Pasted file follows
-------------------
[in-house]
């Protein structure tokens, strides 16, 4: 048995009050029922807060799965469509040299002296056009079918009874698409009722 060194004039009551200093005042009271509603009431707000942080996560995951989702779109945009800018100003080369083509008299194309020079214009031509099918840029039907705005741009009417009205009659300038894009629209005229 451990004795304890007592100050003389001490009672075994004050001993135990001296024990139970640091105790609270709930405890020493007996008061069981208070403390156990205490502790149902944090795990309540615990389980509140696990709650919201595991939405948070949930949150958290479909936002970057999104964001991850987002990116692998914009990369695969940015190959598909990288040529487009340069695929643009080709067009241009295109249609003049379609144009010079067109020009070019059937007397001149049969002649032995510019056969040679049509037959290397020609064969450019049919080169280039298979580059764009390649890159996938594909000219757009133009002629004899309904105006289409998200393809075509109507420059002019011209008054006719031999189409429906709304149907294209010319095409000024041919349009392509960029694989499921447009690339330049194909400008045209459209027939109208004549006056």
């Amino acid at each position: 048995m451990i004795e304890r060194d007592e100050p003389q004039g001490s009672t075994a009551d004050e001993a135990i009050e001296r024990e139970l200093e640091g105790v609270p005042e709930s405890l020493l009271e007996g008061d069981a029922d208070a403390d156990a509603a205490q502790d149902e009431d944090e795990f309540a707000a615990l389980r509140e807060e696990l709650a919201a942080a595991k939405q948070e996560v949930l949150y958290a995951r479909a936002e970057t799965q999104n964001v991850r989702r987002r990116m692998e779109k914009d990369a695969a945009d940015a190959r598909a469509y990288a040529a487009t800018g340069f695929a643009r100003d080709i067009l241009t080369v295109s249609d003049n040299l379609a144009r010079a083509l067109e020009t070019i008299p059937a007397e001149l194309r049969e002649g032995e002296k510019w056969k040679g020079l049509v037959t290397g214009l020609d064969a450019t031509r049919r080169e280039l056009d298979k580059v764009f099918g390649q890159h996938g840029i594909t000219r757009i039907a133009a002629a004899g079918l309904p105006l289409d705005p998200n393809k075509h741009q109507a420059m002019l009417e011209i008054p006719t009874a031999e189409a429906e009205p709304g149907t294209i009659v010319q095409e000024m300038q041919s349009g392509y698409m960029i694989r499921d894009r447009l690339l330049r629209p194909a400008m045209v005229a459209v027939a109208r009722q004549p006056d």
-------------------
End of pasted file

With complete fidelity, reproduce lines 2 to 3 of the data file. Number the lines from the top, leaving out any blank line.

């Protein structure tokens, strides 16, 4: 048995009050029922807060799965469509040299002296056009079918009874698409009722 060194004039009551200093005042009271509603009431707000942080996560995951989702779109945009800018100003080369083509008299194309020079214009031509099918840029039907705005741009009417009205009659300038894009629209005229 451990004795304890007592100050003389001490009672075994004050001993135990001296024990139970640091105790609270709930405890020493007996008061069981208070403390156990205490502790149902944090795990309540615990389980509140696990709650919201595991939405948070949930949150958290479909936002970057999104964001991850987002990116692998914009990369695969940015190959598909990288040529487009340069695929643009080709067009241009295109249609003049379609144009010079067109020009070019059937007397001149049969002649032995510019056969040679049509037959290397020609064969450019049919080169280039298979580059764009390649890159996938594909000219757009133009002629004899309904105006289409998200393809075509109507420059002019011209008054006719031999189409429906709304149907294209010319095409000024041919349009392509960029694989499921447009690339330049194909400008045209459209027939109208004549006056």
């Amino acid at each position: 048995m451990i004795e304890r060194d007592e100050p003389q004039g001490s009672t075994a009551d004050e001993a135990i009050e001296r024990e139970l200093e640091g105790v609270p005042e709930s405890l020493l009271e007996g008061d069981a029922d208070a403390d156990a509603a205490q502790d149902e009431d944090e795990f309540a707000a615990l389980r509140e807060e696990l709650a919201a942080a595991k939405q948070e996560v949930l949150y958290a995951r479909a936002e970057t799965q999104n964001v991850r989702r987002r990116m692998e779109k914009d990369a695969a945009d940015a190959r598909a469509y990288a040529a487009t800018g340069f695929a643009r100003d080709i067009l241009t080369v295109s249609d003049n040299l379609a144009r010079a083509l067109e020009t070019i008299p059937a007397e001149l194309r049969e002649g032995e002296k510019w056969k040679g020079l049509v037959t290397g214009l020609d064969a450019t031509r049919r080169e280039l056009d298979k580059v764009f099918g390649q890159h996938g840029i594909t000219r757009i039907a133009a002629a004899g079918l309904p105006l289409d705005p998200n393809k075509h741009q109507a420059m002019l009417e011209i008054p006719t009874a031999e189409a429906e009205p709304g149907t294209i009659v010319q095409e000024m300038q041919s349009g392509y698409m960029i694989r499921d894009r447009l690339l330049r629209p194909a400008m045209v005229a459209v027939a109208r009722q004549p006056d």